Cover image for The Islamic quest for democracy, pluralism, and human rights
The Islamic quest for democracy, pluralism, and human rights
Mawṣililī, Aḥmad.
Personal Author:
Publication Information:
Gainesville : University Press of Florida, [2001]

Physical Description:
226 pages ; 24 cm
Format :


Call Number
Material Type
Home Location
Item Holds
BP190.5.D45 M37 2001 Adult Non-Fiction Non-Fiction Area

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"Required reading for Middle East specialists, policy persons, and students. It is the accurate, empathetic, and largely untold internal story of Islam and democracy in the contemporary era." --Louis J. Cantori, University of Maryland

"Stands alone among the numerous books that have dealt with the familiar theme of politics and religion in the Muslim world. . . . All students of the present-day Muslim world, from academics to policy mavens to the general public, should be attracted to the arguments, and also the evidence, of this tightly constructed book." --Bruce Lawrence, Duke University

"This is the slyest, and therefore smartest, assessment of Islamic fundamentalism currently available. The scholarship is as rigorous as the thesis is original. Moussalli has advanced all his arguments on the basis of primary documents from Arabic. Pioneering work. It is subtle analysis of a very complex topic."-- International Journal of Middle East Studies

"This book, read in the aftermath of the events of September 2001, is a must read for anyone seeking to understand how things reached the point they have with reference to the various relationships existing within Islam and between the West and Islam, Modernity and Islam, Radicalism and Islam, Fundamentalism and Islam, Muslim Moderates, who they are and who they aren't, and who and what are the contending forces in the Muslim world."-- International Journal on World Peace

With Islamic fundamentalism on the rise, Western scholars, politicians, and media often question the underlying compatibility of Islam--especially in its modern interpretations as related to the quest for an Islamic state--with democracy, individual liberty, civil society, and limited government. Ahmad Moussalli demonstrates that the opposition between Islam and democracy is more illusory than real. He offers as evidence the striking variety in Islamic thought that has been largely overlooked in contemporary scholarly and public policy debate.

Reviewing Islamic texts and writings from some of the most important Islamic thinkers, Moussalli summarizes classical theory as developed not by the philosophically important thinkers such as Ibn Rushd and al-Farabi but rather by al-Marwardi and others. He shows that the theoretical foundations of limited government, civil society, and individual liberty have been developed by Muslim philosophers, jurists, and theologians independently of Islamic regimes. Moving to more contemporary thinkers, he demonstrates that al-Banna, al-Turabi, al-Ghanoushi, and others--some with controversial political positions--are in fact intellectual moderates on the subject of democracy, human rights, and pluralism.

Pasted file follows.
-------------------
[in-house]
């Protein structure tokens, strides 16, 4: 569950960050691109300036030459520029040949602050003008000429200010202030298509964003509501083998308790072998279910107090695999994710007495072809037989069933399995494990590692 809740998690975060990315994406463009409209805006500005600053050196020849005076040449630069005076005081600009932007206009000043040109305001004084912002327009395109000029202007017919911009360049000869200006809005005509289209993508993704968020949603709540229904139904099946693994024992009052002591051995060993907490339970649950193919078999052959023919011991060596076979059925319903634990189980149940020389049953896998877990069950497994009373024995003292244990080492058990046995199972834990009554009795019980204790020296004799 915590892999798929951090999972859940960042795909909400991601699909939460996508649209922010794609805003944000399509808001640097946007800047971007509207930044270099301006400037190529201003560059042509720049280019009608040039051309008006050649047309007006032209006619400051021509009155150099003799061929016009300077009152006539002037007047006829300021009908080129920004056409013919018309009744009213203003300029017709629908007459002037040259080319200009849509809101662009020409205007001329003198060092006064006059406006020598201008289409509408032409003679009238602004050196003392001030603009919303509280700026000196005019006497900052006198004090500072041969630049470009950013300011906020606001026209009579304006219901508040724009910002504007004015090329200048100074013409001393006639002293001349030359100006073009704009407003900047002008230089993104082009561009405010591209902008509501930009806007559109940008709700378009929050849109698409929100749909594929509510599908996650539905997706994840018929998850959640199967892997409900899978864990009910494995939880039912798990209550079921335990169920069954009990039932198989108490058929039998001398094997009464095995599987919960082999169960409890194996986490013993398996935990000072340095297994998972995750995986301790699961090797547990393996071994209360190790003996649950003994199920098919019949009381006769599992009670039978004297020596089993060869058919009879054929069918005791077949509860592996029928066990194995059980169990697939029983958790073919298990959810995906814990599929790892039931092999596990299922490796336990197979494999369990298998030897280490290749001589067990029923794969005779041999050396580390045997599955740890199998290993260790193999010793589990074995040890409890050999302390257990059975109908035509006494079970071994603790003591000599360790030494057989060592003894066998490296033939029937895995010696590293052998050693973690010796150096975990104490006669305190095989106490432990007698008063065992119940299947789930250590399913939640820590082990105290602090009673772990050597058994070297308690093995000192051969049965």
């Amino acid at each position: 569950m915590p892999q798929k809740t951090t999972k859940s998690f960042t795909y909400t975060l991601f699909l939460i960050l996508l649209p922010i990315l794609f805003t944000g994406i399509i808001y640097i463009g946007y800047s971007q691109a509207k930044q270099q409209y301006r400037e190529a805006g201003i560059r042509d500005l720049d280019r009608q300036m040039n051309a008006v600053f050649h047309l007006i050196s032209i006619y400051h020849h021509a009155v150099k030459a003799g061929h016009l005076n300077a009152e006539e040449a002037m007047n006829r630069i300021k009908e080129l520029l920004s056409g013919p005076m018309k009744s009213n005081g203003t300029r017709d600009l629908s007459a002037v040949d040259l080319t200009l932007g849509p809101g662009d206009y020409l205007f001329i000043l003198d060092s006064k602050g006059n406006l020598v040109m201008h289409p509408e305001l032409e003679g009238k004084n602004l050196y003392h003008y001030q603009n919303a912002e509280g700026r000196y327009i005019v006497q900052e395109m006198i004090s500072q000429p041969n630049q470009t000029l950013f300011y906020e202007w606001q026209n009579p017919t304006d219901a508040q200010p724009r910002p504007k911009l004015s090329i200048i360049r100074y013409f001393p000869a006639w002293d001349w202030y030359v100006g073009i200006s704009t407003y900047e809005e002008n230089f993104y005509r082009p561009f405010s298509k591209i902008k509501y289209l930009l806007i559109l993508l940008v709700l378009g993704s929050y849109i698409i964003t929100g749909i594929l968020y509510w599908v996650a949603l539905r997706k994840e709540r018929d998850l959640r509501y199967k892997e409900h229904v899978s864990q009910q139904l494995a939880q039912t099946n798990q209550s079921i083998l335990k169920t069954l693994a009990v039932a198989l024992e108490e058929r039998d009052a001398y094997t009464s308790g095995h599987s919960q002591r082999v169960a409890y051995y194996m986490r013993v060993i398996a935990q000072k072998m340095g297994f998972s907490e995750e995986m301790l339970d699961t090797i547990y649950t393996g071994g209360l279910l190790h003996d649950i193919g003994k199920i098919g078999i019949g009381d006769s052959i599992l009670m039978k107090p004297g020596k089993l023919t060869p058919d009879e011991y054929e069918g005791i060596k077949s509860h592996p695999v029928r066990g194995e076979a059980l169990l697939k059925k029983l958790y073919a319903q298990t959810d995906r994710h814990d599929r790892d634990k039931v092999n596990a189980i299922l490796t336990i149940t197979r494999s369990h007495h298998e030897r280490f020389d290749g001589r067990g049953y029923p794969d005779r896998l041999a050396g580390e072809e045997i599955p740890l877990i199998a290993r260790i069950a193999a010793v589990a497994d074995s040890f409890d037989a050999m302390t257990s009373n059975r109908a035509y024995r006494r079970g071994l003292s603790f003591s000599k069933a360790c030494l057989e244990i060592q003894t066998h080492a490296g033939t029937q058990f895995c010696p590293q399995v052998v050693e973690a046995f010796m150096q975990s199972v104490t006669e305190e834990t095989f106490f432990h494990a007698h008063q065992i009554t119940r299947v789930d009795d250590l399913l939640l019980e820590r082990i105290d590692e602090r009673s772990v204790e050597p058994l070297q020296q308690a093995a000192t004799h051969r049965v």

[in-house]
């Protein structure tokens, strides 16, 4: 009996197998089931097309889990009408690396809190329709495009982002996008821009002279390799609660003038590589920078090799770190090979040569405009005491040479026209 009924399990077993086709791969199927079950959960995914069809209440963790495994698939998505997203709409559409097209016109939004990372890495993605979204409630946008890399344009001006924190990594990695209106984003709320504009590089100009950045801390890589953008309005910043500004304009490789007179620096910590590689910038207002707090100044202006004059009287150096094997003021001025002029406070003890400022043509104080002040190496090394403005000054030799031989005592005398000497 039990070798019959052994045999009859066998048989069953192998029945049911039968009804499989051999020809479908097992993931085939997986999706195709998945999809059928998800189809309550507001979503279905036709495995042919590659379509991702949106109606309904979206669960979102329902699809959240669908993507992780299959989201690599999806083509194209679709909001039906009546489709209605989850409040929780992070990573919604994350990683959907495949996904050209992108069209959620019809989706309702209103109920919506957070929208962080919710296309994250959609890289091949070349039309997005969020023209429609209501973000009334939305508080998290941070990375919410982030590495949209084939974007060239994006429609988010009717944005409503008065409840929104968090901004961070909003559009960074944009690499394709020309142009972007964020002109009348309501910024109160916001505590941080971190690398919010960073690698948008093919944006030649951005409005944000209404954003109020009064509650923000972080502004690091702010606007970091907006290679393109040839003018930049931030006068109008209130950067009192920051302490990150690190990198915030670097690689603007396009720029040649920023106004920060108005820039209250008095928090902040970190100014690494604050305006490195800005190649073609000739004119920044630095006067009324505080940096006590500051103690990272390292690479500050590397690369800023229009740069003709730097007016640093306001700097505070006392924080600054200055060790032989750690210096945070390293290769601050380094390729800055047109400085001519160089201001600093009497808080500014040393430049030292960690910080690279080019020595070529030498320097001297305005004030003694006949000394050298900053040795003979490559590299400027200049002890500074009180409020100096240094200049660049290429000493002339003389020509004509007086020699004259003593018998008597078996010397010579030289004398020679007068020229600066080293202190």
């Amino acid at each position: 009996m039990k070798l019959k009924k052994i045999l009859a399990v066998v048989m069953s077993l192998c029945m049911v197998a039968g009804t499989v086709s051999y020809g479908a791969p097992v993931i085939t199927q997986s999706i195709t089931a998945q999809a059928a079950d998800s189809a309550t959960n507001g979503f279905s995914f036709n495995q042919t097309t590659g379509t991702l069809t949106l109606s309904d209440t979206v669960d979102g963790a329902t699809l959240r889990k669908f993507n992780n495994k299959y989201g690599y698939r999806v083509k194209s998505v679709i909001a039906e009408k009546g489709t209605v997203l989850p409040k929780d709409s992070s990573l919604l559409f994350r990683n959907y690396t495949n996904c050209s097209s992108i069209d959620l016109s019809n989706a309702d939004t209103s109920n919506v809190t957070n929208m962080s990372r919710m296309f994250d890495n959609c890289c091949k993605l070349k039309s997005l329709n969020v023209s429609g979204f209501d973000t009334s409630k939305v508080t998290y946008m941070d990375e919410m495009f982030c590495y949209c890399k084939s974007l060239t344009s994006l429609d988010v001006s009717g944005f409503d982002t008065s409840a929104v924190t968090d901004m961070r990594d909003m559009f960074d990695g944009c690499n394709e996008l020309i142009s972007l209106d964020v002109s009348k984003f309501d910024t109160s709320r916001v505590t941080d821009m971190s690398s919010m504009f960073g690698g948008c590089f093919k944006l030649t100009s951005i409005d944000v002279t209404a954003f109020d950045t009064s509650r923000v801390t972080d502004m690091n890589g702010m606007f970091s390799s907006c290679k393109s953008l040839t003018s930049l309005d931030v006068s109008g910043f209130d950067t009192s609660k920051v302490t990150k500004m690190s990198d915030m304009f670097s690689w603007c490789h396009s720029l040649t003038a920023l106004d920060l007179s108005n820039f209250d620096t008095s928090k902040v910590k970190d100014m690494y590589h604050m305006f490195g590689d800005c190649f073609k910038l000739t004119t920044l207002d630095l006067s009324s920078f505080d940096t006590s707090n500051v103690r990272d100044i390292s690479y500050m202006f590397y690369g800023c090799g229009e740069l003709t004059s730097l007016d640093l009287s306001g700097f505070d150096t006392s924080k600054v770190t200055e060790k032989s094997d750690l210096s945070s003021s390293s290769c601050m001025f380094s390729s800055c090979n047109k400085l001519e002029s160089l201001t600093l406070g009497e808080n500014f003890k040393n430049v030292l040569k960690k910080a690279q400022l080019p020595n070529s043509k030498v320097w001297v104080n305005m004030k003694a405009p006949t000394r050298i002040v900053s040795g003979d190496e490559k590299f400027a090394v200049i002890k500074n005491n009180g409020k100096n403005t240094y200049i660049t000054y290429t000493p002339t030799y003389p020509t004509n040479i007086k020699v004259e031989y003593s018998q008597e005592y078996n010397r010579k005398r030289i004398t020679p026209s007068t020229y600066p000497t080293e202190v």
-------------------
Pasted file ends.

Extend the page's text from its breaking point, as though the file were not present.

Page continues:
Moussalli explains that Muslims have long debated the problematic relationships between political priority on the one hand and society and the individual on the other. In telling the story of the Islamic quest for democracy, he also tells the story of contemporary Islamic political theory, revealing the internal political discourse of contemporary Islam in an empathetic, critical, but sympathetic fashion. His account leaves no doubt, contrary to many views in the media, public policy, and scholarly worlds, that democracy is intrinsic to contemporary Islamic discourse.

Ahmad S. Moussalli is associate professor of political science at the American University of Beirut.

Reviews 1

Choice Review

Moussalli (American Univ. of Beirut) rebuts a popular assumption that Islamic political philosophy is incompatible with democracy, pluralism, and human rights. His detailed and well-supported argument derives from classical and medieval interpretations of several basic Islamic principles: consultation (shura), consensus (ijima), difference (ikhtilaf), minorities (ahl al-dhimma), and enjoining good and forbidding evil (hisba). Ijima, for example, is a concept more inherently democratic than the majority rule of Western democracies, but it and the other principles discussed have been abused by self-serving elites. In better circumstances, these political concepts can develop into rights-based pluralism. In fact, says Moussalli, harsh socioeconomic circumstances represent the most persistent barrier to democracy, since such conditions universally nurture tyrannical political regimes. A liberalization of the international power structure, therefore, could help create conditions amenable to the modern development of democratic tenets that have always been present in Islam. Because Moussalli covers a large amount of material, and because he raises points that call for careful follow-up analysis, his is a book to be not so much read as methodically studied. Most appropriate for graduate students, faculty, and professionals in the field. A. C. Wyman Wilmington College